Is Organic REALLY Worth the Money??

There are typically two types of people: The ones who must buy everything organic, and the ones that don’t believe organic food makes a difference. So, which one is right? 

I get asked all the time what I think about buying organic food, and I know for many people, it can be a confusing topic. 

Seven years ago, I didn’t really understand what organic meant, nor did I worry about whether the food I was buying was organic or conventional. I also didn’t understand what was happening to the conventional fruits and vegetables I was buying or what it was doing to my body. 

Today, we see organic food everywhere. There are sections for organic food at almost every grocery store, and companies proudly claim “organic” on their boxes. It has become a big moneymaker, and it is no secret that if you buy organic, you will be paying more for it. 

Because organic food is often so much more expensive, it causes people to hesitate before purchasing… if they even make that choice at all. 

So, What Does Organic Really Mean? 

When food is produced organically, it means the farm where it was grown typically restricts the use of synthetic chemicals, pesticides, hormones, antibiotics, and other additives. Organic also means that the food does not contain genetically modified organisms (GMO) and is grown with natural fertilizers. The farmers also do not use industrial solvents, synthetic food additives, or irradiation to produce the food being grown and sold. 

Contrary to popular belief, it does not mean that the food being bought is free of chemicals and pesticides, but it does mean they are used less and more restrictive, meaning you will be ingesting cleaner food.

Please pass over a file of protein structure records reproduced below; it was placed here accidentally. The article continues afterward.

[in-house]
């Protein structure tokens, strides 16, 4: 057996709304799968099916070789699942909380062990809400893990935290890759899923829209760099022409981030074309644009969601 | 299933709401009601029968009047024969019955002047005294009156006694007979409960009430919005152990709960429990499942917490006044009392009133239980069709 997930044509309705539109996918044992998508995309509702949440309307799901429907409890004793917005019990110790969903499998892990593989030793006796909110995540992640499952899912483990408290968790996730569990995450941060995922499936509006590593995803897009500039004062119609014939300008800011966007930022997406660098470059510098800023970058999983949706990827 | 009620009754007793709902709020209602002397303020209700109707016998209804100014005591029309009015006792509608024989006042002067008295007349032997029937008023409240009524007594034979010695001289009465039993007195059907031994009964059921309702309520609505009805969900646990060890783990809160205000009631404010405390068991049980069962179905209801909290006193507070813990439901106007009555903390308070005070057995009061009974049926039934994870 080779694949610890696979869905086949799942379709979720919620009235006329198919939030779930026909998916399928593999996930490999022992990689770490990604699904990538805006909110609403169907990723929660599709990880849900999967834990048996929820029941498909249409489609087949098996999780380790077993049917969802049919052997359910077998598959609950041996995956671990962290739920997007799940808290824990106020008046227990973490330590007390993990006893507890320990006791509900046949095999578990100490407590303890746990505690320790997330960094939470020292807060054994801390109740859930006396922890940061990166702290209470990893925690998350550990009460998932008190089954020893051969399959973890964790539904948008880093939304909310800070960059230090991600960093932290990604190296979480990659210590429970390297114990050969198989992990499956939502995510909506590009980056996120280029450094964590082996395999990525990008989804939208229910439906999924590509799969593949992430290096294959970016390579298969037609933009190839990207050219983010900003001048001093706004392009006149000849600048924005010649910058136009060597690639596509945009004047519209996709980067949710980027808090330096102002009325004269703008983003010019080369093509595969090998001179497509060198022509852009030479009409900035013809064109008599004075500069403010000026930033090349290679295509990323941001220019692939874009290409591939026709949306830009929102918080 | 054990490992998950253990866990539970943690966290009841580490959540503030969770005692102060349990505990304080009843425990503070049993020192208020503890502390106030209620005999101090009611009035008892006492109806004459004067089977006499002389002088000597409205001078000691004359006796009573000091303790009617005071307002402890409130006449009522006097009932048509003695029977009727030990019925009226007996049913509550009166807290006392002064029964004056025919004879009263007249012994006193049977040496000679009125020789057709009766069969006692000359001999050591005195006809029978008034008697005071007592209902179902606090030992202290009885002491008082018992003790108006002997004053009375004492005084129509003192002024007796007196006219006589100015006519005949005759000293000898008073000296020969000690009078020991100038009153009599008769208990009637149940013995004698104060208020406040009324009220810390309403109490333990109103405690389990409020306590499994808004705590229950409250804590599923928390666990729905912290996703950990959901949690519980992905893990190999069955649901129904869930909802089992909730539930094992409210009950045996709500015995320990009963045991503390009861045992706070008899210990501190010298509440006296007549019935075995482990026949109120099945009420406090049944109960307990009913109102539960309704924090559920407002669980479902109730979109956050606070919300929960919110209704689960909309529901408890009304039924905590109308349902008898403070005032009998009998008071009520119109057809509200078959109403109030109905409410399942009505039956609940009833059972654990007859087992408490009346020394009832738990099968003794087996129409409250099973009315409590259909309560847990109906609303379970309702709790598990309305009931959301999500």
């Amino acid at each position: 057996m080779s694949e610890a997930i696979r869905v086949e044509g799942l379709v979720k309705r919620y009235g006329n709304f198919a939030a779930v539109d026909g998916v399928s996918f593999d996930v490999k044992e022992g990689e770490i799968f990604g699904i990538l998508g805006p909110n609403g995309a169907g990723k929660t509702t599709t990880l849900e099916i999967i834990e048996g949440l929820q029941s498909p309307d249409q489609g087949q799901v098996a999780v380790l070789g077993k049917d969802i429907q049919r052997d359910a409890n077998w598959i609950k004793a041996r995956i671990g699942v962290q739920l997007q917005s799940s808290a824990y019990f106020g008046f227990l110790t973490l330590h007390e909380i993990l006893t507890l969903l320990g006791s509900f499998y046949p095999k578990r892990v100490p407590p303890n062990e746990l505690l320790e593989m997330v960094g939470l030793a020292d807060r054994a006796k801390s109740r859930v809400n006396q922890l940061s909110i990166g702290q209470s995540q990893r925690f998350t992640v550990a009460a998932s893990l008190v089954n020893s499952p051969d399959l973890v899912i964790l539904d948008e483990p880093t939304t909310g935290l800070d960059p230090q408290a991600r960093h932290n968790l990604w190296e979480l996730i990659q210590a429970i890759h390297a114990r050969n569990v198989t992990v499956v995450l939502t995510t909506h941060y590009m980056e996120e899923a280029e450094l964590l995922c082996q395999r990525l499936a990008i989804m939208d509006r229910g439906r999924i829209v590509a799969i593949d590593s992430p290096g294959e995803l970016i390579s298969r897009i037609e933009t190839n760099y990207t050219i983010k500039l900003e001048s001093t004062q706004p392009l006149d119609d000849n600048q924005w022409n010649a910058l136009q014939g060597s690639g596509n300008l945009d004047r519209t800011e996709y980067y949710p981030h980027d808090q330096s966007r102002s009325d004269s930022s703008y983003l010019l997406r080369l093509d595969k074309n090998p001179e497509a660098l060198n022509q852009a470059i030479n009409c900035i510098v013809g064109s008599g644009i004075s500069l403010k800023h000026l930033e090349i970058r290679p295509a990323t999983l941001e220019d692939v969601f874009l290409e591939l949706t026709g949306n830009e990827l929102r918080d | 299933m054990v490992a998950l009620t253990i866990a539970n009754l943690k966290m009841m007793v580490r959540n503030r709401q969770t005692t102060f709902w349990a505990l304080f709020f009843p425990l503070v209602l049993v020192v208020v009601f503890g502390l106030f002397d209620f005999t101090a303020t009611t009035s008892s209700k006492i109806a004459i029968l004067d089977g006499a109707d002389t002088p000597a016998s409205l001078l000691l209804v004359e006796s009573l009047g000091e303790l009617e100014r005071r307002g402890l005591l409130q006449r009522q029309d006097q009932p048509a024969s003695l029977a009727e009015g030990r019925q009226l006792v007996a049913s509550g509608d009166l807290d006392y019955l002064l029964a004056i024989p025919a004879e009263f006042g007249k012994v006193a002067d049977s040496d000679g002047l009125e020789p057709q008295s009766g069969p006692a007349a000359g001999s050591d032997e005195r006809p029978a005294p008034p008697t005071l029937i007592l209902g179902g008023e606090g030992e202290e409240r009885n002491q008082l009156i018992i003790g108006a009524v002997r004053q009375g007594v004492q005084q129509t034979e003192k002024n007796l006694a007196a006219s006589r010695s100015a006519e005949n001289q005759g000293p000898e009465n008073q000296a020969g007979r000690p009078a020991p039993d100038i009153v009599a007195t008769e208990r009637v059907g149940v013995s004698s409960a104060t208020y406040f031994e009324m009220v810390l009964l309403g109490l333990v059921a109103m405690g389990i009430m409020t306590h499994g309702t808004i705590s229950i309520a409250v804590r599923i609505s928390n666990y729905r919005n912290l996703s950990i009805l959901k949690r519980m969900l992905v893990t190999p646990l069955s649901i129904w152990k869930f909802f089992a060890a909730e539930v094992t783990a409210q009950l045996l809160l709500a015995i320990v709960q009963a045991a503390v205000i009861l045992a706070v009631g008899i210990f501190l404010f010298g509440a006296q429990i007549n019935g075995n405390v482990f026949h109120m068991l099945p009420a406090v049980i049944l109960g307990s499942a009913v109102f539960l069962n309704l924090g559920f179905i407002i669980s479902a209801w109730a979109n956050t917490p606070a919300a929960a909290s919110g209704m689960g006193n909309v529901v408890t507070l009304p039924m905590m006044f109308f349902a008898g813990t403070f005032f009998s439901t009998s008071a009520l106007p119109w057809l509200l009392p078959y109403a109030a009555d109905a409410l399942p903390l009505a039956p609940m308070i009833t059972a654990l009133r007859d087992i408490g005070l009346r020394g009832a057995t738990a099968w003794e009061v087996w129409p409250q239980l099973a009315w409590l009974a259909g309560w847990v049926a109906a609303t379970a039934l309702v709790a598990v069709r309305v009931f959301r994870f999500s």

To be considered organic, the pesticides used on these foods must be natural, rather than synthetically made. It is the synthetic pesticides that are used in crops that are often found to be carcinogenic, raising your risk of cancer. 

The most popular types of organic foods that you may buy at the store include fruits, vegetables, meat, dairy products, and grains. 

Food that comes from animals, such as meat and dairy are free from antibiotics and hormones. Just because a food is organic, does not mean it is not processed, as organic foods are now being used to make processed foods. For example, you can now find organic chips, soda, cereals, cookies, etc. 

As you shop for food, you will notice that several labels will use the word organic, but in different ways. Here are three labels you may find and what they mean: 

  • 100% Organic – Entire product is made from organic ingredients
  • Organic – At least 95% of the product is made from organic ingredients
  • Made with Organic – At least 70% of the product is made from organic ingredients
  • Natural – Does not contain artificial ingredients or preservative, but can still contain antibiotics, growth hormones, or chemicals
  • All-Natural – There is no regulation between “all-natural” and “natural”

Is Organic Better For You? 

When you go to the store and purchase your food, you will often have the option to buy organic, but is organic really better for your health? 

As it turns out, most organic food does have more benefits than buying conventional. 

Top Reasons Why Organic Is Better: 

Fewer Chemicals and Pesticides

One of the biggest reasons people to choose to go organic is because they want to avoid all the synthetic chemicals and pesticides that are found in non-organic foods, and this is a really good reason!